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We’ve seen ourselves in the heavens. A giant spiral galaxy 180 million light years from Earth not only resembles the Milky Way but also boasts a pair of interacting galaxies that look like our galaxy’s two brightest satellites.

At least 50 galaxies orbit the Milky Way. Most have run out of gas because they’ve spent more time close enough to our galaxy for it to steal their gas. But two of the nearest satellites – the Large and Small Magellanic Clouds – have been in our neighbourhood for less time, and still possess lots of gas that spawns new stars. The two galaxies are respectively 160,000 and 200,000 light years from us and 75,000 light years from each other.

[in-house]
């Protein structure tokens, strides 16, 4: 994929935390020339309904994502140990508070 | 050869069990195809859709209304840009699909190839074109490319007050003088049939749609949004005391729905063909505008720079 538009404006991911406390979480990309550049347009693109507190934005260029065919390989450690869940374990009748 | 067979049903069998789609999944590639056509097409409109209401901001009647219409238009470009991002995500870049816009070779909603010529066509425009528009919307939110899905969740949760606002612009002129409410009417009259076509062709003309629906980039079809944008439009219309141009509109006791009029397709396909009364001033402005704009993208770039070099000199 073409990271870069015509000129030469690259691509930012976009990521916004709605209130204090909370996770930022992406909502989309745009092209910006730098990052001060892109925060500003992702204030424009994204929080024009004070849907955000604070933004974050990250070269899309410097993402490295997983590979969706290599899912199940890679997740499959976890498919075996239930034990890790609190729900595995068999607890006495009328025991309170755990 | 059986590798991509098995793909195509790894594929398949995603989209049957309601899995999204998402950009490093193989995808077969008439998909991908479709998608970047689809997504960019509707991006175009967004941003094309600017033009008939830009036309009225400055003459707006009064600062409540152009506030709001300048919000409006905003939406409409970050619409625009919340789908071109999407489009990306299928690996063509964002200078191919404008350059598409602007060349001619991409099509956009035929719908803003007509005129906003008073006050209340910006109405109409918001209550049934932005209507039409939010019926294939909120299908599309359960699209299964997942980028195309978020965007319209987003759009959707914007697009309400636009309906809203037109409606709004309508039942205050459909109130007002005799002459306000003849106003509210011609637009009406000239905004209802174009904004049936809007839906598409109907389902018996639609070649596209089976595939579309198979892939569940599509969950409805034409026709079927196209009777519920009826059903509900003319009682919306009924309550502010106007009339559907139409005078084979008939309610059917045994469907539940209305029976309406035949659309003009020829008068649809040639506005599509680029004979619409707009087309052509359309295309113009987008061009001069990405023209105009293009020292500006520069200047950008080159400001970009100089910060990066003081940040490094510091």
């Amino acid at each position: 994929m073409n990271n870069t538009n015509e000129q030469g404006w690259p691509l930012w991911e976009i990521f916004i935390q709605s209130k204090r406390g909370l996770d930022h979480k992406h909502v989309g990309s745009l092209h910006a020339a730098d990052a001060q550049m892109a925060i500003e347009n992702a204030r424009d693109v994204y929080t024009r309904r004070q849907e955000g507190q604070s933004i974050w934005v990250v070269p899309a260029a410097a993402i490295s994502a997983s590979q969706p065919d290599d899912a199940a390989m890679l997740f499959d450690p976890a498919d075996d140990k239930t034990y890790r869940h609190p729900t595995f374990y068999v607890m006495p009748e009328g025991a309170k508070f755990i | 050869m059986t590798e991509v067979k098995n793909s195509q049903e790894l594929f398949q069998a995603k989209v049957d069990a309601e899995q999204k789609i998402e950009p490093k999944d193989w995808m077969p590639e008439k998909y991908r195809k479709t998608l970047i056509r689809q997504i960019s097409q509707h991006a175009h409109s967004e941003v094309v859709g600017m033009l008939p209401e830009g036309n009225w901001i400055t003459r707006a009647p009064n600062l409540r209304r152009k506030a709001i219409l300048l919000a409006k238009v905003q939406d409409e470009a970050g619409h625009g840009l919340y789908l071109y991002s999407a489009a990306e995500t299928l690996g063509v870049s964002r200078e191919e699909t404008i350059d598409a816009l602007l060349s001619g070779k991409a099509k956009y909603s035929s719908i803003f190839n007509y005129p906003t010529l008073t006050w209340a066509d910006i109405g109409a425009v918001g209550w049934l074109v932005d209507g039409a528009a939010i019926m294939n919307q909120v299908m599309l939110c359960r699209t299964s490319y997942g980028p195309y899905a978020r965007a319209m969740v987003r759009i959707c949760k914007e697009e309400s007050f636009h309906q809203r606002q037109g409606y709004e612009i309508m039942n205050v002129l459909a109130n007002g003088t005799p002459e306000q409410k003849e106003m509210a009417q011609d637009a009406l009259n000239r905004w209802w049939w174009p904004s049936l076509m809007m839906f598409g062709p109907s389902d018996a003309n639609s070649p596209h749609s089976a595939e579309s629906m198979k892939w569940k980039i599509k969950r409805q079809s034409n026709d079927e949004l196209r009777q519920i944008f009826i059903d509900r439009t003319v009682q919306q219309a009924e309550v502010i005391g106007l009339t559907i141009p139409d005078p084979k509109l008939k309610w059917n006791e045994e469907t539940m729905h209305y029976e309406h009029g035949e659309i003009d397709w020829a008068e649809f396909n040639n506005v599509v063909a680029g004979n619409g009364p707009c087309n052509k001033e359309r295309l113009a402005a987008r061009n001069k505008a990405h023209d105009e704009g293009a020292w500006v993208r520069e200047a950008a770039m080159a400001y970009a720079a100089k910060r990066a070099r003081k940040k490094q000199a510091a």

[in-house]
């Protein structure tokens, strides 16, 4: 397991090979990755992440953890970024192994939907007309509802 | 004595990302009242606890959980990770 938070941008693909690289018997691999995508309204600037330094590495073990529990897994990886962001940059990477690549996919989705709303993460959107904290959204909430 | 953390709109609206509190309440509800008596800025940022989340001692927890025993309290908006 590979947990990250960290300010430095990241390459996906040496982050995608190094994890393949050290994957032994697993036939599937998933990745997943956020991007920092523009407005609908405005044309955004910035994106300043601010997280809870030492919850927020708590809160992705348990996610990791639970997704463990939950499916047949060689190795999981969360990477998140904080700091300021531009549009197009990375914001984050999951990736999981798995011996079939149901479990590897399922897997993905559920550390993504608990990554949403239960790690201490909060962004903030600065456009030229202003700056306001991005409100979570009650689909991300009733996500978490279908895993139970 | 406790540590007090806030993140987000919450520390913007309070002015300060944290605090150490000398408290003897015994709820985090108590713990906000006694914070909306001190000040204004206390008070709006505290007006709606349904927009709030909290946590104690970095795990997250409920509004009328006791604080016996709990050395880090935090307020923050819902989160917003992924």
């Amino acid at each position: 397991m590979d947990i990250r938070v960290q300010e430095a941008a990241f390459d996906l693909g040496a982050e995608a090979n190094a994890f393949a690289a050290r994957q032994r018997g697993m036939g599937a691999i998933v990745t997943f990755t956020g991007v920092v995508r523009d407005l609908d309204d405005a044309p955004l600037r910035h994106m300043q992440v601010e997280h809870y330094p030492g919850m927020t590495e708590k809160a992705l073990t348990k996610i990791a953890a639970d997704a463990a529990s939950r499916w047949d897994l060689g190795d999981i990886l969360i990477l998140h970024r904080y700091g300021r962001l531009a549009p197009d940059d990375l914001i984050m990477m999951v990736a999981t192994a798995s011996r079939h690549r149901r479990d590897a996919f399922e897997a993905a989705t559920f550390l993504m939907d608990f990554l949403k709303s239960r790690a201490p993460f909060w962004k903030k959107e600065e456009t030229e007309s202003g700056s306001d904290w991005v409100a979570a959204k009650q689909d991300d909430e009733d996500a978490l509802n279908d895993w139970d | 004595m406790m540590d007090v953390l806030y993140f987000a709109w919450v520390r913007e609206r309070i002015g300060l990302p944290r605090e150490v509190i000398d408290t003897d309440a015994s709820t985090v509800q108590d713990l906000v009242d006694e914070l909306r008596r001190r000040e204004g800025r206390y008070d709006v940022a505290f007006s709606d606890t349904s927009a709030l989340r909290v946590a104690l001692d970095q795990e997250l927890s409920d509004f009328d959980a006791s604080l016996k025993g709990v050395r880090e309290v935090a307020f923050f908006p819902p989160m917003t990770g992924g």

This arrangement is rare. Most giant galaxies don’t have even one star-making companion nearby, let alone two. That’s probably because a giant galaxy strips small neighbours of gas, thwarting their ability to make new stars.

Sanjaya Paudel and Chandreyee Sengupta at Yonsei University in Seoul, South Korea, looked through images of nearly 20,000 small galaxies for a pair that resides near a giant galaxy. “It’s obviously very difficult,” says Paudel.

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Category: Science